A second common explanation for the growth of adjuncts is the notion that previous tenure and tenure-track positions are being phased out by universities, again to either save money or redirect it from teaching to administrator bloat (which is a different problem in itself), sports, campus facilities, or any number of other university budget lines. Proponents of this theory often lament a purported decline of new tenure and tenure-track positions since the 1970s – essentially arguing that tenure is being phased out in favor of less expensive alternatives with substantially less job security and lower wages. Echoing the recession theory, some versions go so far as to claim that the “phase out” consists of allowing tenured faculty to retire only to replace them with multiple adjuncts teaching only a couple of courses each.

So how does the “phase out” theory pan out in the data? Very poorly. The total number of full time faculty has expanded dramatically in the last 40 years. It stood at only 369,000 in 1970 and has more than doubled to 791,000 today.



It is true that in the same period, the number of adjunct faculty also grew dramatically and at a faster rate than full time positions. But both have numerically increased at a near-continuous pace and there is absolutely no evidence that full time positions are being “phased out” and replaced by less costly adjunct positions – that would require a decline in full time positions, an event that has not happened since 1985.


Why adjunct numbers are really on the rise:

If (1) the “Great Recession” did not bring about an adjunct boom, and (2) full time faculty positions are not being “phased out” and replaced by adjuncts, the question still remains: why have adjunct numbers grown so dramatically since 1970? The answer may be found in the trend I pointed out the other day. The so-called adjunctification phenomenon is almost entirely a product of two sources: the rise of For-Profit Higher Ed and the growth of Community Colleges. In fact, growth in part time faculty ranks is almost perfectly correlated to the growth in the number of For-Profit institutions (places like the University of Phoenix and Corinthian College, which offer expensive and typically student loan-financed degrees of dubious quality).


The U.S. Department of Education only provides raw numbers of faculty employed at for-profit institutions going back to 1991. This number has exploded though from just over 9,000 faculty in 1991 to a peak of almost 140,000 instructors in 2011.


To understand what this means, recall from my post the other day that for-profit institutions are almost exclusively dependent on adjunct faculty. A disproportionately high 90.1% of faculty at for-profit institutions in the United States are adjuncts. Those numbers indicate that of the roughly 130,000 positions that for-profit higher ed added since 1991, about 117,000 of them were adjuncts.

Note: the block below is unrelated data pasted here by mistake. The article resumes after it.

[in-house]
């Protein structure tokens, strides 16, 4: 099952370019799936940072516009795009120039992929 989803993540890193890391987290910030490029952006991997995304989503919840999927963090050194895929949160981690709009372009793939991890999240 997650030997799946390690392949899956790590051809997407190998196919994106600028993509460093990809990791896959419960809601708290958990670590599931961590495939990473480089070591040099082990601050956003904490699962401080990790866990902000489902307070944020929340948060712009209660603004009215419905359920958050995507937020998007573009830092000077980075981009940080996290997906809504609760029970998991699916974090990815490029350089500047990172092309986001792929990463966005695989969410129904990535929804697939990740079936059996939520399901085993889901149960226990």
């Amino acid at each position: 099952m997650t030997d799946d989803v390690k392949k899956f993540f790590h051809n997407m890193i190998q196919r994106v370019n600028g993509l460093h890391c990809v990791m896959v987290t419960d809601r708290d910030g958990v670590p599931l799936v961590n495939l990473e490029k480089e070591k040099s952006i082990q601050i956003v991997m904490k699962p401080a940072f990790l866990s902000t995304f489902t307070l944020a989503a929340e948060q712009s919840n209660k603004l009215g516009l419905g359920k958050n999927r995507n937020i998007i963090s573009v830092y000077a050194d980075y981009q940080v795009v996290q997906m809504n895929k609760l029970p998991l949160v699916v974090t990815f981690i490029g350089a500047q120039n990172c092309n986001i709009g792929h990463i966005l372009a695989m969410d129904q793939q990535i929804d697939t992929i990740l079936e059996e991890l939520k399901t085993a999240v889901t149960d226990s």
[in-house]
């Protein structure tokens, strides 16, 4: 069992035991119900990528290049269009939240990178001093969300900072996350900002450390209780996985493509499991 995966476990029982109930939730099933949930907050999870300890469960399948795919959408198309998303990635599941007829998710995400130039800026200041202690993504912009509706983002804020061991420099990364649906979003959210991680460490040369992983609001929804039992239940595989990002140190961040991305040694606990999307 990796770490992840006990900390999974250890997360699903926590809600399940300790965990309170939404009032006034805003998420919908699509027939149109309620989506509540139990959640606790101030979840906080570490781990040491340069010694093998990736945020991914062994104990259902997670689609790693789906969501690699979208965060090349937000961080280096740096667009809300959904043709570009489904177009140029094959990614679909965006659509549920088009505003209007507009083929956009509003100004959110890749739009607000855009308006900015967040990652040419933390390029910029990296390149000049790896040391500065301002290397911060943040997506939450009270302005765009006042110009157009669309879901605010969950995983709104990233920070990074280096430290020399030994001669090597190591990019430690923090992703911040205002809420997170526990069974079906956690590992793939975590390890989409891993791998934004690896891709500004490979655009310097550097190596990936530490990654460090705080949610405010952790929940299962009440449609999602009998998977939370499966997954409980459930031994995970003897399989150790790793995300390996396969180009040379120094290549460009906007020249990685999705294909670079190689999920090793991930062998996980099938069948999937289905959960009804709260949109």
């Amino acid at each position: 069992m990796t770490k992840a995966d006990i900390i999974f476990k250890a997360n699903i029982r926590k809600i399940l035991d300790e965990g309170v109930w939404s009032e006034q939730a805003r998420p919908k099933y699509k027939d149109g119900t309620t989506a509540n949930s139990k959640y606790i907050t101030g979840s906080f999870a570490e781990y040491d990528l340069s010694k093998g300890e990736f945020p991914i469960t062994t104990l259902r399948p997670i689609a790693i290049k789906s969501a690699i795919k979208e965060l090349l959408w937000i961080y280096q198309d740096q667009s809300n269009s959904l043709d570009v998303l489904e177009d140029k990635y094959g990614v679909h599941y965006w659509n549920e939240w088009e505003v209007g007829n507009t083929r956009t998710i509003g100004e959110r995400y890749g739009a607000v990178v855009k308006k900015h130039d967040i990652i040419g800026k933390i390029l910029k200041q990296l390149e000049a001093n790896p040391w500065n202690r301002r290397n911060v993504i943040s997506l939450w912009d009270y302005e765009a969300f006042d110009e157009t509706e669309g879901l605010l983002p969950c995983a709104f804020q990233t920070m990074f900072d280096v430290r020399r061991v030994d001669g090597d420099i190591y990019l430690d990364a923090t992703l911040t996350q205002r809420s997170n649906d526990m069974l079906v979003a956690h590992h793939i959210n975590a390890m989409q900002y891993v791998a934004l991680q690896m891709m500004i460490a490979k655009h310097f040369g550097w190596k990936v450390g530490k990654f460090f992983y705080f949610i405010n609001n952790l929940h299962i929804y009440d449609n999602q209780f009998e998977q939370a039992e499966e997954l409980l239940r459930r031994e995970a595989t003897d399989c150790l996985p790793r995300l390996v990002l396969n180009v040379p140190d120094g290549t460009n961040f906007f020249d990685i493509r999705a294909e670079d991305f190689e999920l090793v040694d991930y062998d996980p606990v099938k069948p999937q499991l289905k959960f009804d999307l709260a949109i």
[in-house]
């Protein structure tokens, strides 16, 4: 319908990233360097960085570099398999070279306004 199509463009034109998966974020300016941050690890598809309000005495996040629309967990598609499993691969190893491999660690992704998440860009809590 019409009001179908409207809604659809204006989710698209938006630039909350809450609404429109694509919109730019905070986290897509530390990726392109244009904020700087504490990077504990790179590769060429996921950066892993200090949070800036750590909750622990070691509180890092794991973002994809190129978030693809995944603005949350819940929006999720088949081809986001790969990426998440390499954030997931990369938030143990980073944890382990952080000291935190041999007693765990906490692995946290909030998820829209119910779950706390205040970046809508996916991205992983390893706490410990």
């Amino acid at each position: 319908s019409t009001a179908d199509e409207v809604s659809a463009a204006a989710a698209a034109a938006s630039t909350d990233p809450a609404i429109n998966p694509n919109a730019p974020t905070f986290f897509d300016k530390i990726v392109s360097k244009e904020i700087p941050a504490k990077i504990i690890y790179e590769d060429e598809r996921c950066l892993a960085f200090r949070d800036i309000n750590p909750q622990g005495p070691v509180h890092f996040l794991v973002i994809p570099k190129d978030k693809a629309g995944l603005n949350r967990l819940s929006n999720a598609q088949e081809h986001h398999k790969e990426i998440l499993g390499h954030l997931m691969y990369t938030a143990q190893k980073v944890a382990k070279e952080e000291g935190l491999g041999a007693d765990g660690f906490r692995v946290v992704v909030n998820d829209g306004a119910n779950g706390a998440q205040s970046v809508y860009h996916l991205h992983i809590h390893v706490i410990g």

That also suggests an astounding 25% of all adjunct growth since 1991 has come from one single source: for-profit higher ed.

Note that this still leaves other areas of adjunct growth. The next biggest source after for-profits is likely community colleges, which also disproportionately rely on adjunct instructors though at a comparatively tame rate of about 65%. 2-year community colleges added about 174,000 faculty between 1991 and 2011. Using the 65% part time rate, we can calculate a rough estimate that indicates a little over 110,000 of those additions were adjuncts.

Taken together, employment growth in these two subsections of the higher ed marketplace, for-profit institutions and 2-year community colleges, are almost certainly the main drivers of the so-called “adjunctification” phenomenon.

Typical 4-year colleges and universities, or what most people traditionally think of when they hear the word “college,” have not experienced adjunct growth patterns that are anywhere remotely near these two specific subsets of academia. And that would seem to make economic sense. Like it or not, traditional 4-year colleges and universities tend to offer (1) a higher level product than community colleges and (2) a higher quality product than for-profit institutions. The price on that credential is also usually higher as well and, particularly with elite institutions and even large state research universities, there’s a clear premium on attracting and retaining higher level faculty and more permanent levels of employment than one would expect to find at the lower end of academia. While this is not itself a mark against the teaching skills of professors, be they adjuncts or otherwise, it is suggestive that when it comes to academic degree programs and institution types, you also get what you pay for.